S., 28
I am 28 years old, and I am married. In the first part of my marriage, my life was great, but after six months my husband started to get very sick. He had stomach problems. He had a fever. He got very, very ill. His weight was 32 kg (nearly 71 pounds). The doctor gave him a lot of medicine, but it didn't have any effect.

One friend told my husband to take an HIV test. The result was positive. The doctor wrote on the report that my husband was HIV positive. So everybody got to know that he was HIV positive. The medical staff advised everyone not to touch my husband because he was supposed to be contagious. In the hospital he was always the last to get food. His bed was in a separate room. The room was very dirty. There was a lot of dust, and there were a lot of mosquitoes. 



After two days I took my husband home. My mother started to separate all the dishes. The bed was separated; the room was separated. One day somebody told us to go to Delhi to the hospital. So I went there with my husband. The doctor, after having read about the HIV status of my husband, gave us the feeble excuse that there was not any room available. He told us to ask somebody else in the hospital. We had to go downstairs, we had to go upstairs. We had to go to this office, we had to go to that office. My husband was very weak; he couldn't move his legs at all.

After three days of going around and around and asking everybody in the hospital, it was clear that they would not admit my husband to the hospital. The doctor told me to take him away and to take care of him by myself. And he told me to test myself also. The results were positive. All this happened after the first six months of our marriage.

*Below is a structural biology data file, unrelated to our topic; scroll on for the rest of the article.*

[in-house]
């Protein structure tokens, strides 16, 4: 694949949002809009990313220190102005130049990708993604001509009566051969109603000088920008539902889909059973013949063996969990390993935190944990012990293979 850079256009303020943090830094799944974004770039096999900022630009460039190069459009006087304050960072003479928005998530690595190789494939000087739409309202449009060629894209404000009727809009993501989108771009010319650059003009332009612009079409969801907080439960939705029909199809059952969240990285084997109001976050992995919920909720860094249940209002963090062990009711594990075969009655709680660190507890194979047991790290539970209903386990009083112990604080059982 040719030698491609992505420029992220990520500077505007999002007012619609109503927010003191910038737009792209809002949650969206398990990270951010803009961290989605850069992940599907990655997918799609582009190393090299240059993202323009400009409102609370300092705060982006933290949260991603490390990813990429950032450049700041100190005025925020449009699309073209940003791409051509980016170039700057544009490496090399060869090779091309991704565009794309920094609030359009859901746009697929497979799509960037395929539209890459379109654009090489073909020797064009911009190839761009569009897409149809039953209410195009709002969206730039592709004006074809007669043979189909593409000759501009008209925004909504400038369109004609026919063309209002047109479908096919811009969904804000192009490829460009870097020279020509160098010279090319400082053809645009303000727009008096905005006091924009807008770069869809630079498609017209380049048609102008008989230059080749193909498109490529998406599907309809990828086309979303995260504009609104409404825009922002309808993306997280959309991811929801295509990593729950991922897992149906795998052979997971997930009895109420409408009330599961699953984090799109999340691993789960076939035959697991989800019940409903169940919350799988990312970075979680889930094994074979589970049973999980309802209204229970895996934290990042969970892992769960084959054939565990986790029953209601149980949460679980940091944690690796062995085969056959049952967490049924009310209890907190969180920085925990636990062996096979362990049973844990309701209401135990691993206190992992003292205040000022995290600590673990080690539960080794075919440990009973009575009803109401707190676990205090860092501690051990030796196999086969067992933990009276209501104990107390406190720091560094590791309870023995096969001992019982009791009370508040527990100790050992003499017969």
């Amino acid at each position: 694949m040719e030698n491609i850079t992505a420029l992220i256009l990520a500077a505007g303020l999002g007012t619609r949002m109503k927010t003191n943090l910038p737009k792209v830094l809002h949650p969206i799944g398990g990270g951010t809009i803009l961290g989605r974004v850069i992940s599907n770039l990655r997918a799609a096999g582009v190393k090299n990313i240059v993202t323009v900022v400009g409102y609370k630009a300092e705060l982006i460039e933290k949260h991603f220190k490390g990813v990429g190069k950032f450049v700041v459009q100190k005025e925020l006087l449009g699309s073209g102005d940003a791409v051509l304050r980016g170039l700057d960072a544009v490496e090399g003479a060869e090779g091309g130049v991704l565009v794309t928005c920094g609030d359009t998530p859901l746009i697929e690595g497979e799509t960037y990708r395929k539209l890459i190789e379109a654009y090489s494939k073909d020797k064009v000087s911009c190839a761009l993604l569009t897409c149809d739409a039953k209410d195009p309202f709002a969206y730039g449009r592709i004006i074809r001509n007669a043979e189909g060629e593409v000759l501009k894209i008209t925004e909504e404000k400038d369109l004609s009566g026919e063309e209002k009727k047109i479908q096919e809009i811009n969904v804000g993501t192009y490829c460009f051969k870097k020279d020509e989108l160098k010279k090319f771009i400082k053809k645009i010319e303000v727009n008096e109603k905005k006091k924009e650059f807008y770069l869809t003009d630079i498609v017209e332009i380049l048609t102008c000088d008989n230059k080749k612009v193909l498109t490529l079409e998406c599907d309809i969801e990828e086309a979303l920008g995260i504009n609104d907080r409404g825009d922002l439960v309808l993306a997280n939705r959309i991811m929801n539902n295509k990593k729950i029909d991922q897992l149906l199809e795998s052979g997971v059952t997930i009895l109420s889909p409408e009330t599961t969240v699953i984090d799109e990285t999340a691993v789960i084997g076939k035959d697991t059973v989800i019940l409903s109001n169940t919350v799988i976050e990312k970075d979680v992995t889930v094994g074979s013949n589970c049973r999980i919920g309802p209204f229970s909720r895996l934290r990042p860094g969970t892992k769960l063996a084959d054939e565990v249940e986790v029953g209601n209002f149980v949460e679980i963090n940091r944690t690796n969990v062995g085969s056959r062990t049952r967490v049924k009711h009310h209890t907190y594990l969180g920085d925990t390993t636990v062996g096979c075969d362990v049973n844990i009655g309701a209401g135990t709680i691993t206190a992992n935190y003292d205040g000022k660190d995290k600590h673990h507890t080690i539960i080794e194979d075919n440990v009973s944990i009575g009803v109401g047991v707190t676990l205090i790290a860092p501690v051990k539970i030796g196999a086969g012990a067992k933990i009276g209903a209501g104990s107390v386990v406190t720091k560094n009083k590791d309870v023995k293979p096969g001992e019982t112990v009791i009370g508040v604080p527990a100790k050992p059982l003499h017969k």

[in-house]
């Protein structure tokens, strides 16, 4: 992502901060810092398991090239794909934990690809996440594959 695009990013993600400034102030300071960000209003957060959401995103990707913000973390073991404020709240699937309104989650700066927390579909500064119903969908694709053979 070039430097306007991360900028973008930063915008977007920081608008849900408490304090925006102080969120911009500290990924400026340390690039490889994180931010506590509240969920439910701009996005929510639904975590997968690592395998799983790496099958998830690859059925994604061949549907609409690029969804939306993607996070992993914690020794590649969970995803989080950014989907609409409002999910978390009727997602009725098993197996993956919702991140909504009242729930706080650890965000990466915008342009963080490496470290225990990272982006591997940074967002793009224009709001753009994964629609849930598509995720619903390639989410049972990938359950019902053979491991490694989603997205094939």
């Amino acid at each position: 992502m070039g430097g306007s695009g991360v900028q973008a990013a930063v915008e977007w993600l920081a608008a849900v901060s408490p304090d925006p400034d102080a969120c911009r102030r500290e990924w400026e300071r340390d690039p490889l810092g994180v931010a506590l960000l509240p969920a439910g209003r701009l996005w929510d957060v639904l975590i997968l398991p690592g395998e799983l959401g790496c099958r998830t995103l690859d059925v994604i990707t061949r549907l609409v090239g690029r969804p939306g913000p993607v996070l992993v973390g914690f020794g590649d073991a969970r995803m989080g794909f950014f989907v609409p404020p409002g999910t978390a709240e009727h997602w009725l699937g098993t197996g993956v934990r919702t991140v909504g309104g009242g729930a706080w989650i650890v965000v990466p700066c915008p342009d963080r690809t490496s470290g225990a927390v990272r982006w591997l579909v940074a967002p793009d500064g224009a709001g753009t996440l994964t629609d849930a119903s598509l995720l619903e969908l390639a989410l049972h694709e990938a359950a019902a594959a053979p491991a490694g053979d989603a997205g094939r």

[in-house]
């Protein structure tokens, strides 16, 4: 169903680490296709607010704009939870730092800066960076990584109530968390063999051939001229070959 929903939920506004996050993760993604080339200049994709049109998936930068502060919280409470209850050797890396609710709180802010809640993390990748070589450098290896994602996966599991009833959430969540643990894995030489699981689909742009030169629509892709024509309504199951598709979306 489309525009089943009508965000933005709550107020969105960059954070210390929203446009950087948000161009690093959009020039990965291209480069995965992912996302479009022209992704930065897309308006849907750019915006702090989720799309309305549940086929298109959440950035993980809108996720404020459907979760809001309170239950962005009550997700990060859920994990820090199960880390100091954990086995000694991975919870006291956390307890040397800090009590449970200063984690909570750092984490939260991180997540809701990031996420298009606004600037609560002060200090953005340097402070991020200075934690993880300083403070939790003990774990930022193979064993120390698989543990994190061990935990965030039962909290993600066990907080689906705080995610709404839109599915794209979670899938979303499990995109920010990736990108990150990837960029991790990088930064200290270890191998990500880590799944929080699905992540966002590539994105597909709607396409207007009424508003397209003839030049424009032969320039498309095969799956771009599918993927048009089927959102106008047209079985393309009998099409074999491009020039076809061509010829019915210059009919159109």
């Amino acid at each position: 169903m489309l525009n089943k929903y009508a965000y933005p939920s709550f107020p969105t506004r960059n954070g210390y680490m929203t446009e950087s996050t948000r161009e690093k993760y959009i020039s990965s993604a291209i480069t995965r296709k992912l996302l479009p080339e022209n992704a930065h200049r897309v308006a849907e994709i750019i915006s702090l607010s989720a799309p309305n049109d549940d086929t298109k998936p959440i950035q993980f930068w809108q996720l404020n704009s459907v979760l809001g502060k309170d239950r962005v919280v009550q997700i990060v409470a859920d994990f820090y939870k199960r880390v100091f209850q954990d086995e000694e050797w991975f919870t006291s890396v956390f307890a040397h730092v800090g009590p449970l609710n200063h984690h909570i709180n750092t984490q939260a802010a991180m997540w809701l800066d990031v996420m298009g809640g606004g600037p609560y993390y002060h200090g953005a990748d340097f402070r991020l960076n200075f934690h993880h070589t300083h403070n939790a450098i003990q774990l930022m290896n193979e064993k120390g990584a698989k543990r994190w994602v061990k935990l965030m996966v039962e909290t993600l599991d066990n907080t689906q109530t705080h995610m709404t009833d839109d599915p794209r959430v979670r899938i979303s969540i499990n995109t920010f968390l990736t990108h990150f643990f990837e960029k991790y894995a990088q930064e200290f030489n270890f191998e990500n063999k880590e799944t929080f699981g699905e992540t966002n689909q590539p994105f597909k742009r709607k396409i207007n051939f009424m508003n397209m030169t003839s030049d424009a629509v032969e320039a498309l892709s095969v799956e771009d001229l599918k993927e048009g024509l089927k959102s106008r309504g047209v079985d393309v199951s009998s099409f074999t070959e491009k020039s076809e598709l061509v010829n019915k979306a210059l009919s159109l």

When my husband's family heard that my husband was HIV positive, everybody shouted at me. My mother-in-law and the rest of the family said that all the problems started the moment I came into their house. They said, “You are the main reason for all our boy's problems. You are a very bad girl. You are not good for our family.” They all asked themselves, “What happened? Before his marriage our boy was a very happy person, he was always laughing, but after the marriage he got very sick.”

My family did not support me either. They just asked me to come back home and to leave my husband. But I wanted to live with him. I wanted to take care of him. I didn't want to leave him. I broke off contact with my family. I did not go there for two years. One person told me about a care home for HIV-positive people in Delhi. I went there. My husband was admitted there. Somebody advised me to go into a care home for women. But in this care home most of the women were taking drugs. I did not want to stay there.

I did not have any money. I did not have a job. Antiretrovirals were very expensive at that time. I couldn't afford them at all. During the day I stayed in my husband's care home. There I learned how to take care of patients. After some time I searched for a job as a nurse. The salary of my first job as a nurse was 1,500 rupees (about $33). With this money I started my new life. I was living alone so I had to walk around alone. There was nobody to protect me. Men were watching me. They were staring at my breasts. But at that time my husband was not able to protect me.